Another point to ponder
"At least 71% of shares in England’s nine privatised water companies are owned by organisations from overseas including the super-rich, banks, hedge funds, foreign governments and businesses based in tax havens."
Another question to ask is whether there have been "consultations" between iwi representatives involved in 3 Waters and any of those private water management companies.
Thank you Chris If only we had more journalists with your courage,
One doesn't need to go so far as to worry about foreign investors. No doubt they will be looking to cash in. But the privatization of water has already occurred, for the so-called "iwi and hapu" that have been granted control of our nation's water resources are themselves business corporations, looking to maximize their profits.
Indeed the Three/Five Waters legislation not only gives iwi and hapu control over water ("te mana o te wai"), but enables them to invest in the nation's water infrastructure as well. If this comes to pass, then iwi leaders will be on the boards making the decisions about the investments that will benefit them in the long run.
The so-called "anti-privatization" clauses that Nanaia Mahuta was trying to entrench were in fact attempts to prevent our water resources from passing back into public ownership.
If there is any anti-privatization movement anent New Zealand's water resources, count me in.
And let government - central and local - know, that those water resources are not theirs to sell.
I have spoken.
Bolivia was not the first nation to discover that the IMF was just another executive arm of US foreign policy, a policy whose sole purpose was - and remains - to profit US corporates. Just ask any Latin American nation south of the US-Mexican border. While you're at it, you might as well ask Canada. Oh, yes, and Russia might have something to say to that...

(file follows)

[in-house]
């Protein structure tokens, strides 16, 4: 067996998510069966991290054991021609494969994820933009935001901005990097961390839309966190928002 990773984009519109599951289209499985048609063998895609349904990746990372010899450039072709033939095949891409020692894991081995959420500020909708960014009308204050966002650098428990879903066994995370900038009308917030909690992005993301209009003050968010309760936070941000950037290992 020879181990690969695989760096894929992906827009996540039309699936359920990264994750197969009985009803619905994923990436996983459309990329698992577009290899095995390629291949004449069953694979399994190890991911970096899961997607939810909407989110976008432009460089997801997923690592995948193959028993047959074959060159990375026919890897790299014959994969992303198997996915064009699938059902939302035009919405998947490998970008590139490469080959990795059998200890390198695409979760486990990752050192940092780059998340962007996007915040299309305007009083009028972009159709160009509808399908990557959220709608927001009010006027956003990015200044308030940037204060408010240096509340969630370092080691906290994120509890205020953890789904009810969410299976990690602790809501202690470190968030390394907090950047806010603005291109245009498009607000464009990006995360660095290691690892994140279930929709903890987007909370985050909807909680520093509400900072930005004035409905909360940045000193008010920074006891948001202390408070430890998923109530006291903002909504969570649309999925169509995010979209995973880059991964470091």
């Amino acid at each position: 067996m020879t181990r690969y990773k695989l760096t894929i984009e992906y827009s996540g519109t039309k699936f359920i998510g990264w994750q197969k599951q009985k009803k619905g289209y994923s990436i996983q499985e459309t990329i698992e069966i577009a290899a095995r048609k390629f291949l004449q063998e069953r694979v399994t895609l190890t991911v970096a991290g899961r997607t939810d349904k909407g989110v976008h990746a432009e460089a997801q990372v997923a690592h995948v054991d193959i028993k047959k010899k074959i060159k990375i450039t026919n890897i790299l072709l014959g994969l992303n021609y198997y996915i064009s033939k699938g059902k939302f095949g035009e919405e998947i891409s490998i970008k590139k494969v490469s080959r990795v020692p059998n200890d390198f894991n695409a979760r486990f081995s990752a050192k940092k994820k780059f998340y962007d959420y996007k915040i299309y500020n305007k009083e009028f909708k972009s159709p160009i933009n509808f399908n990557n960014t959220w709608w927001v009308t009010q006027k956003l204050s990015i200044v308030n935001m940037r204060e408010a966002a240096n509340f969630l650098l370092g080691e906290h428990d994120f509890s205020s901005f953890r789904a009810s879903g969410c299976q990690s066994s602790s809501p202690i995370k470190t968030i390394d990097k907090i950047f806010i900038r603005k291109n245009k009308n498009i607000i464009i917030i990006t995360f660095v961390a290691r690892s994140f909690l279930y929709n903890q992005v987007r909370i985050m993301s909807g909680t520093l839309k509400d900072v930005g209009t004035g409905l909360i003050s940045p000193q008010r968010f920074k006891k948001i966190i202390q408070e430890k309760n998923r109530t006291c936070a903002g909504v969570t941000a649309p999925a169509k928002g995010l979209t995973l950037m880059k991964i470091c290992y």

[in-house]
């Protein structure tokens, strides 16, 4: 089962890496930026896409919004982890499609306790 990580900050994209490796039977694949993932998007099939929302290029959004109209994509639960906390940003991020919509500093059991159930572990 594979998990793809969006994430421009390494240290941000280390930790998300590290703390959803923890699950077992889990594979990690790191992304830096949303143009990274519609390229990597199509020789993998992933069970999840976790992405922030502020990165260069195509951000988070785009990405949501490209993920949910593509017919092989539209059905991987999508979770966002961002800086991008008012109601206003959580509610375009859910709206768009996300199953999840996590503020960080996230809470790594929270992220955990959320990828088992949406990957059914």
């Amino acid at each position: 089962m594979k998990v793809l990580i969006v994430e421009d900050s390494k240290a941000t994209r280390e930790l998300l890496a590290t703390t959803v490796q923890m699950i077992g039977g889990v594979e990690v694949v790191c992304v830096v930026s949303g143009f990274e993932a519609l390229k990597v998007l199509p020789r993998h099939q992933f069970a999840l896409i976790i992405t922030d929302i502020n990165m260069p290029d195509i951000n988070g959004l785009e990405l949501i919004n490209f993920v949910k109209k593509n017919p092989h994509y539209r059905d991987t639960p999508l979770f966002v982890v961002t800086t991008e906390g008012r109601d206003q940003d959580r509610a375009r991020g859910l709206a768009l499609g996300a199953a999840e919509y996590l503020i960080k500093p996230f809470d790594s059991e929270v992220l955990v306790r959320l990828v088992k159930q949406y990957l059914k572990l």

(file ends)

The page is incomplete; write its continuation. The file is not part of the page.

Making over effective control of community-owned assets to iwi corporates and other race-based kinship groups IS privatization. The level of control available to these groups would qualify them as "owners" under our Overseas Investment law, as Kate MacNamara pointed out in the Herald some months ago.
Conspiracy theories again Mme – your nym is quite appropriate non?
Well GS has his fingers in his ears so let me help him out a bit ...
La la la la la la la lah.
Thanks Shane, while I'm not a fan of bottled water (get yourself an active carbon purifier for a very modest cost if you're worried about the tap water) the water bottlers are not a significant issue considering the vanishingly small volume of water they package. I don't know why people keep going on about it.
Some perspective on the bottled water.
500,000,000 million litres per year falls on NZ from the sky
10,000,000 million is used by human activity - including about half of that for irrigation.
163 million is packaged by water bottlers and almost all consumed locally. That's a
total(rounded up) 0.002% of human use in NZ.
The problem is?